Tokyo 2020: Beware of tainted burritos

Published on June 15th, 2021

You sit in the big chair long enough at Scuttlebutt HQ and Curmudgeonly traits are hard to avoid. Skepticism comes too, and with regard to athletes and drug infractions, their tactic is to always deny until they can’t (thanks, Lance Armstrong).

However, the recent four-year doping ban by Shelby Houlihan, the 28-year-old American record holder in the women’s 1500m and 5,000m, has us thinking. She will now miss Tokyo 2020 Olympics in which she would have been a medal favorite, but it’s her explanation that hits home.

She’s blaming Mexican food.

As Scuttlebutt HQ is in San Diego, we eat a lot of Mexican food. It’s damn near a staple, with plenty of drive thru restaurants serving it up at any hour of the day. It’s so good, we might have a fridge full of food, but we’d rather hop in the car for a meal.

And now we learn we could be banned from the Olympic too. Lucky for us nobody is asking for our urine sample, but for the rest of you campaigners, skeptics, and Mexican food lovers, read her story:


Since I started running when I was 5 years old, I’ve had dreams of running professionally, setting records, winning an Olympic gold medal and being one of the best in the world. I have always blindly believed that I was good enough to achieve those things.

As I’ve gotten older, I’ve put in more time, more miles, have become more dedicated, and have learned to genuinely love this sport. It’s what brings me the most joy. It’s where I feel the most me. I have always done it the right way. I’ve put my head down and just worked at being better year after year. I’ve stayed patient and trusted that the work and consistency would show.

I still have all of the same dreams I had when I was 5 and I’ve been incredibly fortunate to have been able to have achieved some of them. I still have others that I’m working towards. But the thing that truly drives me is the love and joy I get from what I do and the curiosity to find out what my potential is.

On January 14th, 2021, I received an email from the Athletics Integrity Unit (AIU), informing me a drug testing sample that I provided on December 15th, 2020 has returned as an Adverse Analytical Finding for an anabolic steroid called Nandrolone and that I am therefore subject to an immediate Provisional Suspension.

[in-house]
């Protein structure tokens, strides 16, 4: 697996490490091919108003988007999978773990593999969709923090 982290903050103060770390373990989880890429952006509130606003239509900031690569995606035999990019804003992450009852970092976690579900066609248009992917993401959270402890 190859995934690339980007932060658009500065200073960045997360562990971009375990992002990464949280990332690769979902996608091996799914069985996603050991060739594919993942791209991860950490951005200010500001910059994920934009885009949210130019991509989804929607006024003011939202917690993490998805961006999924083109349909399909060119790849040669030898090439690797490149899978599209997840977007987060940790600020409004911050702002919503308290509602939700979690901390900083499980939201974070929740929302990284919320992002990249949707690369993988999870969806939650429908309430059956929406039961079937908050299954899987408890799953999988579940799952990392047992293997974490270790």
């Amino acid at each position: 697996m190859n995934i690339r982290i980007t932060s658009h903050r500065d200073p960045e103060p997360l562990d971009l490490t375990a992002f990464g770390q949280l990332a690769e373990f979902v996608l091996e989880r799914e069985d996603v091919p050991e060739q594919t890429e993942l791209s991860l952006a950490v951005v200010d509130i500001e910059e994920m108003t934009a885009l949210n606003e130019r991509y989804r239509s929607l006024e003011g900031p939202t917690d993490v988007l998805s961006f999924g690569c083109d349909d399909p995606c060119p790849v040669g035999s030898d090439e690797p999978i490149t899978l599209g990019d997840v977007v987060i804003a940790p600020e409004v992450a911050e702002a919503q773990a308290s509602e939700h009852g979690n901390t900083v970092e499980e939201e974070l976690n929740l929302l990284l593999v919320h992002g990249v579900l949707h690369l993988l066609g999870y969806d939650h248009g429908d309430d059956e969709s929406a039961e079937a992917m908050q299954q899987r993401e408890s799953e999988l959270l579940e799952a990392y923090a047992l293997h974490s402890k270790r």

When I got that email, I had to read it over about ten times and googled what it was that I had just tested positive for. I had never even heard of nandrolone.

I have since learned that it has long been understood by WADA (World Anti-Doping Agency) that eating pork can lead to a false positive for nandrolone, since certain types of pigs produce it naturally in high amounts. Pig organ meat (offal) has the highest levels of nandrolone.

In the following five days after being notified, I put together a food log of everything that I consumed the week of that December 15th test. We concluded that the most likely explanation was a burrito purchased and consumed approximately 10 hours before that drug test from an authentic Mexican food truck that serves pig offal near my house in Beaverton, Oregon. I notified the AIU that I believed this was the source.

Although my levels were consistent with those of subjects in studies who were tested 10 hours after eating this source, and WADA technical guidelines require the lab to consider it when analyzing nandrolone, the lab never accounted for this possibility. They could have reported this as an atypical finding and followed up with further testing. The anti-doping experts I have reached out to say they should have.

I did everything I could to prove my innocence. I passed a polygraph test. I had my hair sampled by one of the world’s foremost toxicologists. WADA agreed that test proved that there was no build-up of this substance in my body, which there would have been if I were taking it regularly.

Nothing moved the lab from their initial snap decision. Instead, they simply concluded that I was a cheater and that a steroid was ingested orally, but not regularly. I believe my explanation fits the facts much better- because it’s true. I also believe it was dismissed without proper due process.

On June 11th, I received the news that the Court of Arbitration did not accept my explanation of what had occurred and has subsequently banned me from the sport for four years. I feel completely devastated, lost, broken, angry, confused and betrayed by the very sport that I’ve loved and poured myself into just to see how good I was.

I want to be very clear. I have never taken any performance enhancing substances. And that includes that of which I am being accused. I believe in the sport and pushing your body to the limit just to see where the limit is.

I’m not interested in cheating. I don’t do this for the accolades, money, or for people to know my name. I do this because I love it. I have so much fun doing it and it’s always the best part of my day.


Tokyo 2020 Olympic Sailing Program
Men’s One Person Dinghy – ILCA 7
Women’s One Person Dinghy – ILCA 6
Men’s Two Person Dinghy – 470
Women’s Two Person Dinghy – 470
Men’s Skiff – 49er
Women’s Skiff – 49erFx
Men’s One Person Dinghy Heavy – Finn
Men’s Windsurfing – RS:X
Women’s Windsurfing – RS:X
Mixed Multihull – Nacra 17

Original dates: July 24 to August 9, 2020
Revised dates: July 23 to August 8, 2021

Details: https://tokyo2020.org/en/games/schedule/olympic/

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